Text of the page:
In From House to Home: Social Control and Emancipation in Portuguese Public Housing, 1926–76, Nelson Mota considers public housing policies in Portugal under the dictatorship that ruled there from 1926 to 1974 and during the two years that followed the democratic revolution of April 1974. He reviews key legislative initiatives and projects to show how the dictatorship's policies effectively commodified housing, exerted government control over the working class, and largely excluded the urban poor from the housing market. By contrast, programs developed under the postrevolutionary Serviço de Apoio Ambulatório Local, or SAAL, promoted self-help initiatives that aimed to improve housing conditions for Portugal's poorest citizens, thus securing their economic and social independence and their right to occupy urban space. During the “SAAL spring,” Mota concludes, building homes became more important than selling houses.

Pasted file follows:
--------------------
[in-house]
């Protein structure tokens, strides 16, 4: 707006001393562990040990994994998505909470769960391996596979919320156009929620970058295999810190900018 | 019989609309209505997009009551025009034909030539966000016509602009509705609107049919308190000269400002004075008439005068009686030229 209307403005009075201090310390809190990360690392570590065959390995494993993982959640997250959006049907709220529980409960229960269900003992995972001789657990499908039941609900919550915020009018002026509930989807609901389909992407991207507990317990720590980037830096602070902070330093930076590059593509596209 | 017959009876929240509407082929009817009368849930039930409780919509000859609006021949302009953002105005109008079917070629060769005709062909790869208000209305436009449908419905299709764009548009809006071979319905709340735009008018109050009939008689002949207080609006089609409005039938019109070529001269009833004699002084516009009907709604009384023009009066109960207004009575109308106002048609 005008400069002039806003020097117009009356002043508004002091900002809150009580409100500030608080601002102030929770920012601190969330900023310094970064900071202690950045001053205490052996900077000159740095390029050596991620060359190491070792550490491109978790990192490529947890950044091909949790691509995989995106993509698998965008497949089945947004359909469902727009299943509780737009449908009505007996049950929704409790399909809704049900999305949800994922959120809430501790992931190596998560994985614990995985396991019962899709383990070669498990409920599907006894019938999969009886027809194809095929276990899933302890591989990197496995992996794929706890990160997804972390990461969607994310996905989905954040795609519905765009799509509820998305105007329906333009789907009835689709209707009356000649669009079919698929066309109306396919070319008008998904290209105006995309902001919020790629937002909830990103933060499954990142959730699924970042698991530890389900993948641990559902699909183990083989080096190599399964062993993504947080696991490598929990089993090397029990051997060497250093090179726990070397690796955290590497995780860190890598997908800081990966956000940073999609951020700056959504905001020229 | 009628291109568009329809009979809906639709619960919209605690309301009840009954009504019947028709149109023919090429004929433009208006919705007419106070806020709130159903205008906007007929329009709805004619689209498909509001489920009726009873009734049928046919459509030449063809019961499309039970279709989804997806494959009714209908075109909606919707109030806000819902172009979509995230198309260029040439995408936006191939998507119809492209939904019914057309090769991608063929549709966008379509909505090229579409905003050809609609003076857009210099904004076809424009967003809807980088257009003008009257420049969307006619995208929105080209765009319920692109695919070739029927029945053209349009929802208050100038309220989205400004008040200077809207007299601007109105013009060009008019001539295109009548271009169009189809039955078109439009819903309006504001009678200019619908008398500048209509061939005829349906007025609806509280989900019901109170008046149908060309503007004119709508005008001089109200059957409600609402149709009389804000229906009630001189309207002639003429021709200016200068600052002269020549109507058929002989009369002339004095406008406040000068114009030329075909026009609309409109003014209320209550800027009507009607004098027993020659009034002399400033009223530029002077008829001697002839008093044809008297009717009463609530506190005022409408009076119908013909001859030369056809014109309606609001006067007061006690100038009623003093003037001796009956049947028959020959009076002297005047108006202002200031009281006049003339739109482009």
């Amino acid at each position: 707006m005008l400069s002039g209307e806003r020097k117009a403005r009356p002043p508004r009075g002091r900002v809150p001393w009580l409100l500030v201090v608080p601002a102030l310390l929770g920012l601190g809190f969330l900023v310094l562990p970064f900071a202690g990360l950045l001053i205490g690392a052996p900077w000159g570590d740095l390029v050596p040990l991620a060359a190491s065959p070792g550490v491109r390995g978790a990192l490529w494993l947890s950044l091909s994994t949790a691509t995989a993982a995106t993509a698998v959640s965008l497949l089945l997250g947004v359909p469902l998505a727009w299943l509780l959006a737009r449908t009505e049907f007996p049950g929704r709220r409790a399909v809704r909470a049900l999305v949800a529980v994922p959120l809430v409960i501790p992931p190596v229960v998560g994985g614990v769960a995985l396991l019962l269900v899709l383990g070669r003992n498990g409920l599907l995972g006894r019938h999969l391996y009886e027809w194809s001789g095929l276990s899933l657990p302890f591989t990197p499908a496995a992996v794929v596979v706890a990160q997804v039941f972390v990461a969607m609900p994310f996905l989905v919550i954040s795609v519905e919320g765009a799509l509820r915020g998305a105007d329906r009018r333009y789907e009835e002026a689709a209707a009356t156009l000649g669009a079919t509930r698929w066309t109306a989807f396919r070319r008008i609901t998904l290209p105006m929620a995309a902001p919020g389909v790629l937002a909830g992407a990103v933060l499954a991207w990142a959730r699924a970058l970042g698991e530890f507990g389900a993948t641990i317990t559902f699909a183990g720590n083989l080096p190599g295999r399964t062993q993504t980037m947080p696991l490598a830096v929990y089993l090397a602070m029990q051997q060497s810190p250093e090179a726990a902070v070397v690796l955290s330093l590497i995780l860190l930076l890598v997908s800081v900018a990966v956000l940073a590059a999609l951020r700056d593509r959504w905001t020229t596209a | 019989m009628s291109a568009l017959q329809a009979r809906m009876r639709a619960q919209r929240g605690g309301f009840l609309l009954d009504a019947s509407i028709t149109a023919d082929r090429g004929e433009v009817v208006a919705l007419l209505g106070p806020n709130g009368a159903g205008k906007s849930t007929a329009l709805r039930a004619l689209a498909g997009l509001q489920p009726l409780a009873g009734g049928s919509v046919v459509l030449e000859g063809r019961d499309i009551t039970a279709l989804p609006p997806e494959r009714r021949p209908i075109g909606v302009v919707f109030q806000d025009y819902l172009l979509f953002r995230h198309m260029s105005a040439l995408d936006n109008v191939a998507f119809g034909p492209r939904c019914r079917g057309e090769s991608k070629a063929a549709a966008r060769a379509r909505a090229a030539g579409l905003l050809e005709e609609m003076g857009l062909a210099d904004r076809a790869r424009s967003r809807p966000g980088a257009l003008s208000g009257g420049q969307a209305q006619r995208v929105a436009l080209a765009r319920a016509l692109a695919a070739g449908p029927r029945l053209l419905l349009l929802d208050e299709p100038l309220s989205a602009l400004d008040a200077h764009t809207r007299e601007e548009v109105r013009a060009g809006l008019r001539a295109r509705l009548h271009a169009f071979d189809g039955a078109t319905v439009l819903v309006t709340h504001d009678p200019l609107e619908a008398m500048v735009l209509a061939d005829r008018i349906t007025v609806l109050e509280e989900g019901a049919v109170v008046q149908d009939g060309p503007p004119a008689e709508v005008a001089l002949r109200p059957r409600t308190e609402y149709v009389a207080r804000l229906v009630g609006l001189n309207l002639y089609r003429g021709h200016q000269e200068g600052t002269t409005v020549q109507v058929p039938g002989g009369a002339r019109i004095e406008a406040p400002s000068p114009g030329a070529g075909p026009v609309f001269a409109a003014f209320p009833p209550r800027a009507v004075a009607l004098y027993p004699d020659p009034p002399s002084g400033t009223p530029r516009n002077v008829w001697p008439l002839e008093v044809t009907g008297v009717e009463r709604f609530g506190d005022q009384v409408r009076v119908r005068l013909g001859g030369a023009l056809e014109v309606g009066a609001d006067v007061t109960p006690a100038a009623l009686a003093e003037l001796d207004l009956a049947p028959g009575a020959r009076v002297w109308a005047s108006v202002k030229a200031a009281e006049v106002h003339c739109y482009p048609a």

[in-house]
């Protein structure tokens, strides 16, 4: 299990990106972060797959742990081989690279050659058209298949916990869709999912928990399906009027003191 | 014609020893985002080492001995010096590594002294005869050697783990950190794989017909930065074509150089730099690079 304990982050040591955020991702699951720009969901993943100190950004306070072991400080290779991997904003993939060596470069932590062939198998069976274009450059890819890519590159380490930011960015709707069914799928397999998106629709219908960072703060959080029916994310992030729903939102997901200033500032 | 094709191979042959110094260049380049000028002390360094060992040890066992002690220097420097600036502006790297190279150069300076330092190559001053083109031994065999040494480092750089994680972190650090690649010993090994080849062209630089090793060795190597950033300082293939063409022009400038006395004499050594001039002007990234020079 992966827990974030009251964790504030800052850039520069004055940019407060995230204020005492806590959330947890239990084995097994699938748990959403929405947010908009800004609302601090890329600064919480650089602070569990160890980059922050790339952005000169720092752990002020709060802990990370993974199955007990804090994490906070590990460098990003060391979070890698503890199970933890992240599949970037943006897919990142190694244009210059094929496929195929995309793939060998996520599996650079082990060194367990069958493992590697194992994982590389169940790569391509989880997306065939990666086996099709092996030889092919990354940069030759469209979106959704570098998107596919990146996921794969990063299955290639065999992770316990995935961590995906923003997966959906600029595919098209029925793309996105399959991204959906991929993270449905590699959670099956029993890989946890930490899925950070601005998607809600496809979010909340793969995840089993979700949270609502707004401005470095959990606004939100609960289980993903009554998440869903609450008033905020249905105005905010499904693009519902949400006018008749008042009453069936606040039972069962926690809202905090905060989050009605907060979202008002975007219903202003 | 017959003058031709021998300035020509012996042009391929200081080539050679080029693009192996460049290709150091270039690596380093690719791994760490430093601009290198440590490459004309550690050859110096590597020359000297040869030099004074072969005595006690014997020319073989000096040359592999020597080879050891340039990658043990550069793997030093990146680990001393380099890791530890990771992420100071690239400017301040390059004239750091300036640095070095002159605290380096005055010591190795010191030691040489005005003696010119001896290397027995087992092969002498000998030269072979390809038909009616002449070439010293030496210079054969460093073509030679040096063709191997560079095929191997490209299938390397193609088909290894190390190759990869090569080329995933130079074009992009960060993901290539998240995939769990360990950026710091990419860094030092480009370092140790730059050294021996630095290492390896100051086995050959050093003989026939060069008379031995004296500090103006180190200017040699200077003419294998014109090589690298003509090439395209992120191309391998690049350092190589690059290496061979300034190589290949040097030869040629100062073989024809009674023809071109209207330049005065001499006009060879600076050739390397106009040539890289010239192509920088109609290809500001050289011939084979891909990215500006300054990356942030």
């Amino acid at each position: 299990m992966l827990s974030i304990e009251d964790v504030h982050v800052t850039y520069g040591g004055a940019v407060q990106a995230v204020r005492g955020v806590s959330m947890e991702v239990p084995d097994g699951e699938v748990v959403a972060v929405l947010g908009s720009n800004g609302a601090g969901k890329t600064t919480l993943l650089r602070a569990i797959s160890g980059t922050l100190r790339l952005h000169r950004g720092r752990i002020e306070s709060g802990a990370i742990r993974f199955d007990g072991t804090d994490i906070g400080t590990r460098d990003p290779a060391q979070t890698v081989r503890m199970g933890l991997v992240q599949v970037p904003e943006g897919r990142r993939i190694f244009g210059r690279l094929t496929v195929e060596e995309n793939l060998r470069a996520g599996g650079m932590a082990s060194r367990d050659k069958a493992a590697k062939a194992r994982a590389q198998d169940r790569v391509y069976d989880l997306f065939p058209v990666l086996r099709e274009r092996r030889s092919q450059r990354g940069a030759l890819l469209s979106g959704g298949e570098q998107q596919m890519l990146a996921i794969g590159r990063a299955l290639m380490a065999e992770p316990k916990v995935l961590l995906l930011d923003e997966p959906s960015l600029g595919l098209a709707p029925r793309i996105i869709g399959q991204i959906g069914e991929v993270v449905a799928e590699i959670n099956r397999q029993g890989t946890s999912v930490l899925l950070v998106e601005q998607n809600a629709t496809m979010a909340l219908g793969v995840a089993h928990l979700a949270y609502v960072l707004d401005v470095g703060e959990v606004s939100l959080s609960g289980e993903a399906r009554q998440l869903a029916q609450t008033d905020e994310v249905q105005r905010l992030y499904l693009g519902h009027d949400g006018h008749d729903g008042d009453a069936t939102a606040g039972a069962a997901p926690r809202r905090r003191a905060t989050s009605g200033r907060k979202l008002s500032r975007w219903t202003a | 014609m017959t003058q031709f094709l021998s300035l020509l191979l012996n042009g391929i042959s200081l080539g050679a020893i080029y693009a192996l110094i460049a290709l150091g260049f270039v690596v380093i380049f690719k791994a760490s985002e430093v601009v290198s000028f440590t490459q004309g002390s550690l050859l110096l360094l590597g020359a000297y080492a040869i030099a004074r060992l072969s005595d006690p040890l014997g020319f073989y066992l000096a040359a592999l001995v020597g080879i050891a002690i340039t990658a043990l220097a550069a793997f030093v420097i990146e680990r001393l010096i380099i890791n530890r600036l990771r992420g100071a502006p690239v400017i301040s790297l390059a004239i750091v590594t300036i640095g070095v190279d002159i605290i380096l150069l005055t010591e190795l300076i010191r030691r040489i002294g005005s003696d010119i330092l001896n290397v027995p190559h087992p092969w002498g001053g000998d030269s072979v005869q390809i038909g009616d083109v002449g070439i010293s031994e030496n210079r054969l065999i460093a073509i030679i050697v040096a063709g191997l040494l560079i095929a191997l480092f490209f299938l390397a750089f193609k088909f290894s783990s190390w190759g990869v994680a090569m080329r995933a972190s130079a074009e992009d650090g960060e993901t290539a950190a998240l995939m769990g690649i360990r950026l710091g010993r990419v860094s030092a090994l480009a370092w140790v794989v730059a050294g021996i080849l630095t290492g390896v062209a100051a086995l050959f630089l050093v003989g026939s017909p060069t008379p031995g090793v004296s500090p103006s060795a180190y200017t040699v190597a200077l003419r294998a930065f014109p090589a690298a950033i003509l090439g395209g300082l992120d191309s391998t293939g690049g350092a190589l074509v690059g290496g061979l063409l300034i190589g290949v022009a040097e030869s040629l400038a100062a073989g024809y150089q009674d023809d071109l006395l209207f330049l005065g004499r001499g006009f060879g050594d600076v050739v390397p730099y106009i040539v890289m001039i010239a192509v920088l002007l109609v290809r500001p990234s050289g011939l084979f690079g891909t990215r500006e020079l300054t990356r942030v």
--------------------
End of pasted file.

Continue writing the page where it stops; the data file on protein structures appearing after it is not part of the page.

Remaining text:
From House to Home:Social Control and Emancipation in Portuguese Public Housing, 1926–76
Nelson Mota teaches architectural design and theory at Delft University of Technology. In his doctoral dissertation, “An Archaeology of the Ordinary” (Delft University of Technology, 2014), he examined the relationship between public housing design and vernacular social and spatial practices. He is production editor and a member of the editorial board of Footprint. email@example.com
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Nelson Mota; From House to Home:Social Control and Emancipation in Portuguese Public Housing, 1926–76. Journal of the Society of Architectural Historians 1 June 2019; 78 (2): 208–226. doi: https://doi.org/10.1525/jsah.2019.78.2.208
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